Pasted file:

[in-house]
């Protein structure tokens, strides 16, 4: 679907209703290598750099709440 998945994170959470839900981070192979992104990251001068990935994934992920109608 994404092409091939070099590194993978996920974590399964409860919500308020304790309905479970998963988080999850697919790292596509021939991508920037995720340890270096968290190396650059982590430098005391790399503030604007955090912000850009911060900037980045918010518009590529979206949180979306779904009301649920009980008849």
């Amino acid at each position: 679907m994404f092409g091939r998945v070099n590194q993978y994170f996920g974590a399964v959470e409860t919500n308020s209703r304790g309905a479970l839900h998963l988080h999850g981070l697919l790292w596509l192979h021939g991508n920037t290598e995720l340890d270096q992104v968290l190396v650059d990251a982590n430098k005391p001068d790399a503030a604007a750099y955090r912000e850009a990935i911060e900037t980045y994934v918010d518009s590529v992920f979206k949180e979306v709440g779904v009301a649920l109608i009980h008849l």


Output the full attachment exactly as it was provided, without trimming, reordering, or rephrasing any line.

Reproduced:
[in-house]
């Protein structure tokens, strides 16, 4: 679907209703290598750099709440 998945994170959470839900981070192979992104990251001068990935994934992920109608 994404092409091939070099590194993978996920974590399964409860919500308020304790309905479970998963988080999850697919790292596509021939991508920037995720340890270096968290190396650059982590430098005391790399503030604007955090912000850009911060900037980045918010518009590529979206949180979306779904009301649920009980008849």
């Amino acid at each position: 679907m994404f092409g091939r998945v070099n590194q993978y994170f996920g974590a399964v959470e409860t919500n308020s209703r304790g309905a479970l839900h998963l988080h999850g981070l697919l790292w596509l192979h021939g991508n920037t290598e995720l340890d270096q992104v968290l190396v650059d990251a982590n430098k005391p001068d790399a503030a604007a750099y955090r912000e850009a990935i911060e900037t980045y994934v918010d518009s590529v992920f979206k949180e979306v709440g779904v009301a649920l109608i009980h008849l």